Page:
For unintentional ingestions, additional workup is only required if severe symptoms are present (e.g. drooling, respiratory distress or vomiting). Intentional ingestions should always receive workup, due to the increased severity of injury. Testing is extensive due to the broad differential, and should include a venous blood gas, electrolyte panel, hepatic profile, CBC, coagulation profile, lactate, blood type and screen, and acetaminophen/salicylate levels (and other coingestants if sufficient concern). Patients should also undergo a chest x-ray if they have chest pain, dyspnoea, or vomiting, in order to check for peritoneal or mediastinal air.
Endoscopy is the gold standard for grading injury, and should be done in all intentional cases, and unintentional cases with severe symptoms (stridor, significant oropharyngeal burns, and/or vomiting, drooling, or food refusal with or without oropharyngeal burns). Prompt endoscopy is required, and should be done in <12 hours, and not >24 hours due to risk of iatrogenic perforation.
Decontamination takes priority. Staff should wear appropriate PPE as required, and should remove soiled clothing from patient to prevent dermal burns. Staff may be exposed to the caustic agent through vomit, and careful care should be taken around this.
The first line of management is to stabilize the patient’s ABCs. Emergency airway management may be required, due to altered mental status, vomiting, and oropharyngeal swelling. The first choice for management is oral intubation with direct visualization. Blind nasotracheal intubation is contraindicated; LMAs, combination tubes with pharyngeal or tracheal balloons, retrograde intubation and bougies can increase tissue damage or cause perforation, and should be avoided.3
Activated charcoal and ipecac syrup are contraindicated in caustic agents alone. However in situations where co-ingestants serve as a risk of systemic toxicity, charcoal may be considered. There is no benefit to neutralization and dilution therapy in the pre-hospital or ED setting.3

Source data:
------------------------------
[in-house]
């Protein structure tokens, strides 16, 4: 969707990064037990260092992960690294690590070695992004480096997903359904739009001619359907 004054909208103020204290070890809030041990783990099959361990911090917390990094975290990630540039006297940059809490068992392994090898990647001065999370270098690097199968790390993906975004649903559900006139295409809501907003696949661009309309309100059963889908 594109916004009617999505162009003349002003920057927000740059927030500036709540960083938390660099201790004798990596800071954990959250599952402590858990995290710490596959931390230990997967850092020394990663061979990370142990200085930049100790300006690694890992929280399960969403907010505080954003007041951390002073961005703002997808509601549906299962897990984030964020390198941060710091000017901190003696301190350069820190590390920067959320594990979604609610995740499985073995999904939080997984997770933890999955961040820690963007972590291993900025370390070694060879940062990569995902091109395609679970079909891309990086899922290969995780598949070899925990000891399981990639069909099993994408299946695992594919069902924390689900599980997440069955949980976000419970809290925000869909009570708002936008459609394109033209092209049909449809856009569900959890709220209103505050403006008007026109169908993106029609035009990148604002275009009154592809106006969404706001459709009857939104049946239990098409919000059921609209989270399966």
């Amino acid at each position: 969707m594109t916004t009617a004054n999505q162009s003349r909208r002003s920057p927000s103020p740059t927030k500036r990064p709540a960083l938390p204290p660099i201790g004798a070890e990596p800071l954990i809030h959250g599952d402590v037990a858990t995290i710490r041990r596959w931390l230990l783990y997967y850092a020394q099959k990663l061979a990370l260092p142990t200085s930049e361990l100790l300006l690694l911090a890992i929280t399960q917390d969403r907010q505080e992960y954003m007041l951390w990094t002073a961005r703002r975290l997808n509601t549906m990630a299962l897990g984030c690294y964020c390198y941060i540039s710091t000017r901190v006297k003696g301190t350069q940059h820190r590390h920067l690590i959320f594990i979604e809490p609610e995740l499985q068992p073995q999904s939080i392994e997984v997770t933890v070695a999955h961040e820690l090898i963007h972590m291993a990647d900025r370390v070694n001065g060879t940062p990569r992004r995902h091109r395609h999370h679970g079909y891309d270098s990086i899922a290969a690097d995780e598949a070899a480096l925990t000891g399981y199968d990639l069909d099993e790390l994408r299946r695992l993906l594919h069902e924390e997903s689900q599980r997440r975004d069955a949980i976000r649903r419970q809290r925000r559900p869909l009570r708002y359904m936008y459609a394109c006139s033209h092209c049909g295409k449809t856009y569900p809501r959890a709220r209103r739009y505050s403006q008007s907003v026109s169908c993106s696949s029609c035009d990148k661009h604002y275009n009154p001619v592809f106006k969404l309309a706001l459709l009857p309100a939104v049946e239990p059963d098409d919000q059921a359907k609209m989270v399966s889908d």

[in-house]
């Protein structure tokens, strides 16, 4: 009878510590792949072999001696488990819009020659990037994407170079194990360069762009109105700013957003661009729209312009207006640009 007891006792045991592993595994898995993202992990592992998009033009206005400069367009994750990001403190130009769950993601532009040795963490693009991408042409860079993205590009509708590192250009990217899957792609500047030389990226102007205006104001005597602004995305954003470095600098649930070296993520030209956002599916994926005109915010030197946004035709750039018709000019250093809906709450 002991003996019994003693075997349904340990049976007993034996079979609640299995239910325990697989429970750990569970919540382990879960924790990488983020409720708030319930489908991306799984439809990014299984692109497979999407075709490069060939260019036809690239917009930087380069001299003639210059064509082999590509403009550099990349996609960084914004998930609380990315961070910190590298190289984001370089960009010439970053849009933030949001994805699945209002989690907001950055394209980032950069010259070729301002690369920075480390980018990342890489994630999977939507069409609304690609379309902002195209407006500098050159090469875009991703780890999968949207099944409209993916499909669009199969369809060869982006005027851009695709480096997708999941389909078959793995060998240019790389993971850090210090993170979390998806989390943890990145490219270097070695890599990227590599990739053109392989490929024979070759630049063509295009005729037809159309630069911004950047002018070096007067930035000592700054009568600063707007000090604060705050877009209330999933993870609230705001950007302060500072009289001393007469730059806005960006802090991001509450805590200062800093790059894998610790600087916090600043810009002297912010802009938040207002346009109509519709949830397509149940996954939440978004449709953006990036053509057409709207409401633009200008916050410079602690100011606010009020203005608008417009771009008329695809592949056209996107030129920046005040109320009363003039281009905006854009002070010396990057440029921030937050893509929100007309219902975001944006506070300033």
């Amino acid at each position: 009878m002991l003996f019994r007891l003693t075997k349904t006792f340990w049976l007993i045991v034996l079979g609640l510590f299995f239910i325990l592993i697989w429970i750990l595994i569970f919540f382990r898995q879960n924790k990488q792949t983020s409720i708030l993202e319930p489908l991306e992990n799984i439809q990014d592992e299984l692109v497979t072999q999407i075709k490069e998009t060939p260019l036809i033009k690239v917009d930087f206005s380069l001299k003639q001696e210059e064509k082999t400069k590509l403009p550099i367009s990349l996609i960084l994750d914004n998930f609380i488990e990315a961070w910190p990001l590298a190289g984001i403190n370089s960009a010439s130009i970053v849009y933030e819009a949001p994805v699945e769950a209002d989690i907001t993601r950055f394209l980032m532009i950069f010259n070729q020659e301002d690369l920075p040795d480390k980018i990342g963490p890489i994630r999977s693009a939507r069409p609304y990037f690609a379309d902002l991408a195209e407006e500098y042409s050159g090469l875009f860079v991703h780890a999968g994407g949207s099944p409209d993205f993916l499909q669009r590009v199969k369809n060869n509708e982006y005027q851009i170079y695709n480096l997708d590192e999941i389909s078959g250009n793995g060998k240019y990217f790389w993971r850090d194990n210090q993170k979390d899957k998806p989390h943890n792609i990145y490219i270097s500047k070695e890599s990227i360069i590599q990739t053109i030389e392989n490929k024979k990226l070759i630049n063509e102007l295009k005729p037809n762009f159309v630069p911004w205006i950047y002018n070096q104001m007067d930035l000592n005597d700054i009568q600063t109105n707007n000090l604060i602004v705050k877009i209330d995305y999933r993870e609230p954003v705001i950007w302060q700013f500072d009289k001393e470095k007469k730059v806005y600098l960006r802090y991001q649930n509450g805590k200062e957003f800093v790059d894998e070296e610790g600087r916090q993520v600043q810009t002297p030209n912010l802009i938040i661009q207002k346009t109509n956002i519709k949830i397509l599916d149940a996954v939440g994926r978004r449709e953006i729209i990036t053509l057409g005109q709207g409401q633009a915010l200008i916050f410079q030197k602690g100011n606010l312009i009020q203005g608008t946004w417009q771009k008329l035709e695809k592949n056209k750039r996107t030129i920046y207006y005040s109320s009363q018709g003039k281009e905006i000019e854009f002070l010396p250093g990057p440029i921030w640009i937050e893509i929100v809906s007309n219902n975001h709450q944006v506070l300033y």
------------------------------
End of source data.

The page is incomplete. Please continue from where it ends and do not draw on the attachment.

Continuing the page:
Careful care should be taken to ensure patients are adequately fluid resuscitated. Large bore IV access should be established for crystalloids to prevent shock. In some cases, central venous access may be required. Currently systemic steroids and prophylactic antibiotics are not recommended in the ED setting for caustic ingestion.
Known laundry pod ingestion should be reported to poison control center as soon as possible.
The disposition of patients can vary greatly, and should be evaluated appropriately. All patients with symptomatic caustic ingestions should be admitted. Grading from endoscopic evaluation should be used to guide disposition in appropriate cases.
|Grade of Injury||Disposition|
|1||Home (if asymptomatic)|
|2A||Hospitalization to ensure symptoms do not progress|
Close monitoring is important in severe cases, due to systemic concerns from metabolic acidosis (due to propylene glycol acidosis), fluid depletion (due to diarrhea/vomiting), and altered mental status. Standard critical care principles should be applied to optimize hemodynamics.2–4,6
Emergency surgery may be required in cases of GI perforation or extensive necrosis. Laparotomy is preferred as it provides posterior gastric visualization. Indications for surgery include esophageal perforation, peritoneal signs and free intraperitoneal air. Relative indications include large volume (>150 mL) ingestions, signs of shock, respiratory distress, persistent lactic acidosis, ascites and pleural fluid.
Overall, short term prognosis is worst with Grade 3 (severe) GI injury, systemic complications, and age >65 years. Long term complications include esophageal strictures, which can form from scar tissue after mucosal remodeling. These strictures can lead to dysphagia, odynophagia and malnutrition. In patients with grade 3 injury, there is an increased risk (1000x) for squamous cell cancer of the esophagus (decades after ingestion). In these cases, total removal of the esophagus may be recommended. 7,8
This post was copyedited and uploaded by Jesse Leontowicz @jleontow
Reviewing with the Staff
LDPs (like any other household chemicals) have been an exposure threat since its invention. Started with accidental toddlers’ bite and ingestion to current “Tide pod challenge” wave. Which, emphasizes the weight of peers pressure in certain age group. The review shed light on all of the important and clinically relevant toxicological aspects. Using Activated Charcoal should be sought carefully and may be avoided if upper endoscope is part of the management plan for those patients. Increasing public awareness and better prevention measures by manufacturers are warranted.